Australians have united against the proposed Voice to Parliament referendum, with a clear majority voting 'No' in all six states.
At the ARC conference in London, I engaged with high-profile Australian attendees, gaining insights into their views.
Attendees, including influential figures like Moira Deeming, Victorian MP, and Matt Canavan, National Party senator for Queensland, emphasised the importance of courage and authenticity in standing up for what they believe is right for the Australian people.
Deeming expressed her astonishment at the baseless accusations of racism hurled at those opposing the referendum.
The rejection of The Voice proposition resonated strongly in multicultural communities, where people stood firm for the principles of equality before the law, she said.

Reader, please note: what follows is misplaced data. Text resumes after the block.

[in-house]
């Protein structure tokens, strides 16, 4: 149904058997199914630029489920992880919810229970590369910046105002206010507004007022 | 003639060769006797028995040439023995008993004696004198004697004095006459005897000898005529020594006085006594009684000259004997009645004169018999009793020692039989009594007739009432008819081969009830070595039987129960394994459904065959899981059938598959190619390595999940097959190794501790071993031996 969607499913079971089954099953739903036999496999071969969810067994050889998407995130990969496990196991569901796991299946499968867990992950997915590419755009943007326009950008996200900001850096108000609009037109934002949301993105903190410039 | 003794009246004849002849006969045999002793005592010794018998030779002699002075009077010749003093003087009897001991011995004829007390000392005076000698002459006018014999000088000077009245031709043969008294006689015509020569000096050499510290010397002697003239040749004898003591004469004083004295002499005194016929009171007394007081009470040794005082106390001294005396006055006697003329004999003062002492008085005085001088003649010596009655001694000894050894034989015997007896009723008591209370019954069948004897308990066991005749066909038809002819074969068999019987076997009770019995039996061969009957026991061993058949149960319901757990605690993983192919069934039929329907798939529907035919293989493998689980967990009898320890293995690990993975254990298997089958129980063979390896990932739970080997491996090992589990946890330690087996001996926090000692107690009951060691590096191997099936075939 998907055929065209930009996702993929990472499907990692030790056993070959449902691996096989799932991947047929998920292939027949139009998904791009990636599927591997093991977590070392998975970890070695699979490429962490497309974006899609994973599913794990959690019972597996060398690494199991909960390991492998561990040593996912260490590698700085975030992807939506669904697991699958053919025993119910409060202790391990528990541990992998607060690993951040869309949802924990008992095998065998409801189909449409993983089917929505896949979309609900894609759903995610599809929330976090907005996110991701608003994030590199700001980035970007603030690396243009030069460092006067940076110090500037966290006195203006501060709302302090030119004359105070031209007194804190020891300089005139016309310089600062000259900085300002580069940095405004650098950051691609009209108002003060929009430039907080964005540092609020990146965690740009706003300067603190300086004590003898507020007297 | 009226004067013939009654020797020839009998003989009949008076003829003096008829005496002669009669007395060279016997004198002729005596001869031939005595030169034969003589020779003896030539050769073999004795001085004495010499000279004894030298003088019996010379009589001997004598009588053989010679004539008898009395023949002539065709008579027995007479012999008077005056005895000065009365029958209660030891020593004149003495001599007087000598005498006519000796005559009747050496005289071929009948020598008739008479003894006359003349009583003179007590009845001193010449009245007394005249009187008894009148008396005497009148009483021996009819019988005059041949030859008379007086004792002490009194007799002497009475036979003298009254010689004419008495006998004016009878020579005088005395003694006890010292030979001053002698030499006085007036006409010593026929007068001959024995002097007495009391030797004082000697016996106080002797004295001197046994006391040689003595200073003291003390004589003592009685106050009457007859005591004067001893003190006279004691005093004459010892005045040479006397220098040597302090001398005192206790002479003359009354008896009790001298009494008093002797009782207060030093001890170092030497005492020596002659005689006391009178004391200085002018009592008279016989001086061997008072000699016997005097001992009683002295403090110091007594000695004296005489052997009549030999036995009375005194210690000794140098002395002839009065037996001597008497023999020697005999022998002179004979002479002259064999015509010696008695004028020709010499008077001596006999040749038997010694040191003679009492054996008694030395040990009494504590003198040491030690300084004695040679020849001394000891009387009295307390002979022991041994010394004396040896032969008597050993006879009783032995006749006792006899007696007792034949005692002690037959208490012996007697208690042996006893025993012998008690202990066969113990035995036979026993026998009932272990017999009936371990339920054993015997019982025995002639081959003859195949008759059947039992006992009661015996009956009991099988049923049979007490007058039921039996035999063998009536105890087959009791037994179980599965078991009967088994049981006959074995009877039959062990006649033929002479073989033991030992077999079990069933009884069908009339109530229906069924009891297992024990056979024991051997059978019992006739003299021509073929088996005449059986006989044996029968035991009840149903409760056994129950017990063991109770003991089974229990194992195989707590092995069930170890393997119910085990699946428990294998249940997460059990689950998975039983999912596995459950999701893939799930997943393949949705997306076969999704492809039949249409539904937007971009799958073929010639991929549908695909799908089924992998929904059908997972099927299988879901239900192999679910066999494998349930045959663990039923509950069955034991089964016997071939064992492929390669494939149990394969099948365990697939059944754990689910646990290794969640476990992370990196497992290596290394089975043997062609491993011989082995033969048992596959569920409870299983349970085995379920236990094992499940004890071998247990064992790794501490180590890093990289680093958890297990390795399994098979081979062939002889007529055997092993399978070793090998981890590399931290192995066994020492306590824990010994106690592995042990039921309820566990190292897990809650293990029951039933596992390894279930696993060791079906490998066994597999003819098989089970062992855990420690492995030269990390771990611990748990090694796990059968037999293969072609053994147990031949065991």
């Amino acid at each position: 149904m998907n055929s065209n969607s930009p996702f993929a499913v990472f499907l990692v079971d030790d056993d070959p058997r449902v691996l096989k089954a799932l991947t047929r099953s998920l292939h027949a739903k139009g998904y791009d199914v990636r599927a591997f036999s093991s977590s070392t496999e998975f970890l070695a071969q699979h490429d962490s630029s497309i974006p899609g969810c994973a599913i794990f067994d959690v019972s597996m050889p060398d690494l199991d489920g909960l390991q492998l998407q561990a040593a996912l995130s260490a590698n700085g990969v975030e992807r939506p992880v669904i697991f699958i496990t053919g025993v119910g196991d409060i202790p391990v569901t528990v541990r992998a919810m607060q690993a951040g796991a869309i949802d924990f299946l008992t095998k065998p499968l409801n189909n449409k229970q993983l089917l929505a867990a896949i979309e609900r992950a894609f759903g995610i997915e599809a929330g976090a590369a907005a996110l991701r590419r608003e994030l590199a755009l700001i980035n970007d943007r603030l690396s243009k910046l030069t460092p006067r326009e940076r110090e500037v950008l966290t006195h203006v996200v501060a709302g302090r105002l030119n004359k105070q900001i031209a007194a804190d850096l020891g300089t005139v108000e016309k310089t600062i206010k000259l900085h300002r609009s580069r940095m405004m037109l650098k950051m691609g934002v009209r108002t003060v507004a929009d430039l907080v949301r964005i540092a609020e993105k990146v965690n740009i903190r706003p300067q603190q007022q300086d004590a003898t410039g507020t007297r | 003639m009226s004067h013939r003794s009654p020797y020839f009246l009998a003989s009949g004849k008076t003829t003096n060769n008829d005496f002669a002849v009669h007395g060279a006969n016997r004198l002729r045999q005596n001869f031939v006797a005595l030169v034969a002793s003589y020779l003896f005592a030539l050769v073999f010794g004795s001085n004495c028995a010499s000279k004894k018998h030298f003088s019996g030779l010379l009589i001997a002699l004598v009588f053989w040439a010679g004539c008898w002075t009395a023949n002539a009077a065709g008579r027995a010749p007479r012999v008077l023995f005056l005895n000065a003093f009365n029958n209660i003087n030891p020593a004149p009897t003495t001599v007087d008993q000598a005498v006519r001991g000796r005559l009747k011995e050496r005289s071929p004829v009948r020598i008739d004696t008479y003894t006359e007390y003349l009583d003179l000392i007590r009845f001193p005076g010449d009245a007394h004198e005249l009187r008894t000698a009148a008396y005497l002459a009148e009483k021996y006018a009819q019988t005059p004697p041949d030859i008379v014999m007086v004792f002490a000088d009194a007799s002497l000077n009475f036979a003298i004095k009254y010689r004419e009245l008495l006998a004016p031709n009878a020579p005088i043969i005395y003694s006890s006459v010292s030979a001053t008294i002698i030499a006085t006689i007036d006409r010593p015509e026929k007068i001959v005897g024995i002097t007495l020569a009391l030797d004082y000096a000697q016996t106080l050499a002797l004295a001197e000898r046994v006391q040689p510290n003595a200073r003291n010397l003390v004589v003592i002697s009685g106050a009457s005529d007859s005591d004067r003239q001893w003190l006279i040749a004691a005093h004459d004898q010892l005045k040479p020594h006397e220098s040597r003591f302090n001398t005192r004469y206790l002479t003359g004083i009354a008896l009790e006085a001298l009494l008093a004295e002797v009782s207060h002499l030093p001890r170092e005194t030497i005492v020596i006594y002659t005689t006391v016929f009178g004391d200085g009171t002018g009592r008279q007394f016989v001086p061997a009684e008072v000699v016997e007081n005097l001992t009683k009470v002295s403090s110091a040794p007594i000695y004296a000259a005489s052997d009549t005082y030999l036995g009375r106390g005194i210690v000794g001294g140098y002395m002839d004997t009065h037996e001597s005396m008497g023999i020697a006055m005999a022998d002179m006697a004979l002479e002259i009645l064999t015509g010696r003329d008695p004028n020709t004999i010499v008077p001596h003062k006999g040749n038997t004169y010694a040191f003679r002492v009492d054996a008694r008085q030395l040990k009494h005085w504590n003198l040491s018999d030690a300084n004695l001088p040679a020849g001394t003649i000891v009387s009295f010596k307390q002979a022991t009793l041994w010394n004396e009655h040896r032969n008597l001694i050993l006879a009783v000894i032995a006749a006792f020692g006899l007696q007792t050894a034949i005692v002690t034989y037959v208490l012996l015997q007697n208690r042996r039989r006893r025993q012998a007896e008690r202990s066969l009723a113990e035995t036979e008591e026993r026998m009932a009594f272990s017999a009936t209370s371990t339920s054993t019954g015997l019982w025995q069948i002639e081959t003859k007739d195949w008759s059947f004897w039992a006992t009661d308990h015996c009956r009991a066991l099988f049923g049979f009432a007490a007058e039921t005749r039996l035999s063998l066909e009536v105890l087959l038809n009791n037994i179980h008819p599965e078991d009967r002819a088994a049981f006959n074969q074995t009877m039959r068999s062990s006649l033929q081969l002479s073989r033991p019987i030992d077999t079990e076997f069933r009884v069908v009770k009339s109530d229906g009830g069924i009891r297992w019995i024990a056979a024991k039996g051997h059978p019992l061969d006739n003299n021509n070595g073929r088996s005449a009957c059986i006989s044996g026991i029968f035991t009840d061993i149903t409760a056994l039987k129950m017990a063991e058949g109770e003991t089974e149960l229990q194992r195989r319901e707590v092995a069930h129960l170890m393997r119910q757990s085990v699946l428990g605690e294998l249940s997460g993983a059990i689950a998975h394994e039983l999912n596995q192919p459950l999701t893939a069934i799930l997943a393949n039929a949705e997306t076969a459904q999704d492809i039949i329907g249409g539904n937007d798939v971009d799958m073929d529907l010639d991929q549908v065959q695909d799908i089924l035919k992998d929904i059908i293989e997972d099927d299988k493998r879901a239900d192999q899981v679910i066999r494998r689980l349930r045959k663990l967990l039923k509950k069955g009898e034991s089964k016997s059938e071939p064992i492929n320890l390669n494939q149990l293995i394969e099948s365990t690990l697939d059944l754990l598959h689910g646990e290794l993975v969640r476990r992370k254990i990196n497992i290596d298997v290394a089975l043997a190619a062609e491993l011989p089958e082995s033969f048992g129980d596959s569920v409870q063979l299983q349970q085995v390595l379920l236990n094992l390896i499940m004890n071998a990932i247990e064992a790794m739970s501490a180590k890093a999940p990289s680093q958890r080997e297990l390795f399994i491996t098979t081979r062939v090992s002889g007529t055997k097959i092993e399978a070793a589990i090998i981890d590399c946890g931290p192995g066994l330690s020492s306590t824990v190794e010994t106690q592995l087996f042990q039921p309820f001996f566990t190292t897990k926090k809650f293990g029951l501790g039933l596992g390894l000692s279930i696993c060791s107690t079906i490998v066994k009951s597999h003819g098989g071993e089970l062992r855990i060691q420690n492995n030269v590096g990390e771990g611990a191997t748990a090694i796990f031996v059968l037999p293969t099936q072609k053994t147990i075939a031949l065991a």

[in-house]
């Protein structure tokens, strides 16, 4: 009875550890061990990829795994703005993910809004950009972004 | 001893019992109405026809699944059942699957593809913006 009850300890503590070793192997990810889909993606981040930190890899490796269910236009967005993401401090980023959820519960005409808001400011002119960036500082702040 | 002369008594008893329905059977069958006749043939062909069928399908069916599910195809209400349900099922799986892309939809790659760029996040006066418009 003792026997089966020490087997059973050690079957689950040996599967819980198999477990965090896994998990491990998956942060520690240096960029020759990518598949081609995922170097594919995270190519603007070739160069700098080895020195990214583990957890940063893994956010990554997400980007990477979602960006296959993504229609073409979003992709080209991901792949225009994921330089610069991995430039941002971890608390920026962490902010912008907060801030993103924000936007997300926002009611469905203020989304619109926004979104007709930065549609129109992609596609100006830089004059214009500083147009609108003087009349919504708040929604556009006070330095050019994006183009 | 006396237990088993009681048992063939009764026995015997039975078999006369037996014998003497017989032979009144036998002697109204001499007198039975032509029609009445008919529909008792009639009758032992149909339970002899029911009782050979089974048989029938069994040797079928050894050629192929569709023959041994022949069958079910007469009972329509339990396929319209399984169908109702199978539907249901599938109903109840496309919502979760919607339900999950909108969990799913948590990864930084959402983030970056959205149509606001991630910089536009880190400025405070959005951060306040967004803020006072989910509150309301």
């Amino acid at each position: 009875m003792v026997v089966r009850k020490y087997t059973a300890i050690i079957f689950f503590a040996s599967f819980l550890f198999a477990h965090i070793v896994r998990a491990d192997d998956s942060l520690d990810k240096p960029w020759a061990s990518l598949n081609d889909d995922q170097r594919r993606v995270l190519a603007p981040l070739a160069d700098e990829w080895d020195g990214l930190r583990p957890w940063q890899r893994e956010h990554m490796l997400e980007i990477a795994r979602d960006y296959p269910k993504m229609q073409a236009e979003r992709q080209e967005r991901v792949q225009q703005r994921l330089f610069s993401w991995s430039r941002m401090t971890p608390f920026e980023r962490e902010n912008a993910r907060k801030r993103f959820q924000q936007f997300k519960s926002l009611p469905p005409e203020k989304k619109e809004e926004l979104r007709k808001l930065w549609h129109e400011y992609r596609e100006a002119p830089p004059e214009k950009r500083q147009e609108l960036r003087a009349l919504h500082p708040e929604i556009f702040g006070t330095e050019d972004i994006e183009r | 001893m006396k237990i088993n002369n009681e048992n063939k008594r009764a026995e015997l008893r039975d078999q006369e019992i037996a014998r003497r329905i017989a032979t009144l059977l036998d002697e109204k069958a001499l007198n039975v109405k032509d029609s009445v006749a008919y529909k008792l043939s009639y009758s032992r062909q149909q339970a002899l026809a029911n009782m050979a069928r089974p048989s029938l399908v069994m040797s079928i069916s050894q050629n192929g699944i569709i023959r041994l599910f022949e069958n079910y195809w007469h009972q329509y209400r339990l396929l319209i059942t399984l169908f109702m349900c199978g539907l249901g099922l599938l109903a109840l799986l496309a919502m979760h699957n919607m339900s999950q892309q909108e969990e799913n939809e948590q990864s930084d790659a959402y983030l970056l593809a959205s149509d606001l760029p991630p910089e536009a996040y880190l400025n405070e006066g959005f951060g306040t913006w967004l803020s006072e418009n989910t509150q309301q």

Canavan highlighted the need to defend democracy against the encroachment of corporate influence, criticising the World Economic Forum's (WEF) deviation from its original purpose.
He emphasised the importance of businesses serving customers and shareholders rather than attempting to dictate global policies.
Garth Hamilton, Liberal Party MP from Queensland, echoed the sentiment, saying that it's vital for political leaders to take principled stands, even in the face of opposition and accusations.
The referendum outcome served as a reminder that Australians value their freedom of choice and will not be swayed by corporate agendas, he noted.
The resounding rejection of The Voice referendum sends a clear message to politicians and the corporate sector alike. Australians demand representation based on principles and values, not on divisive narratives.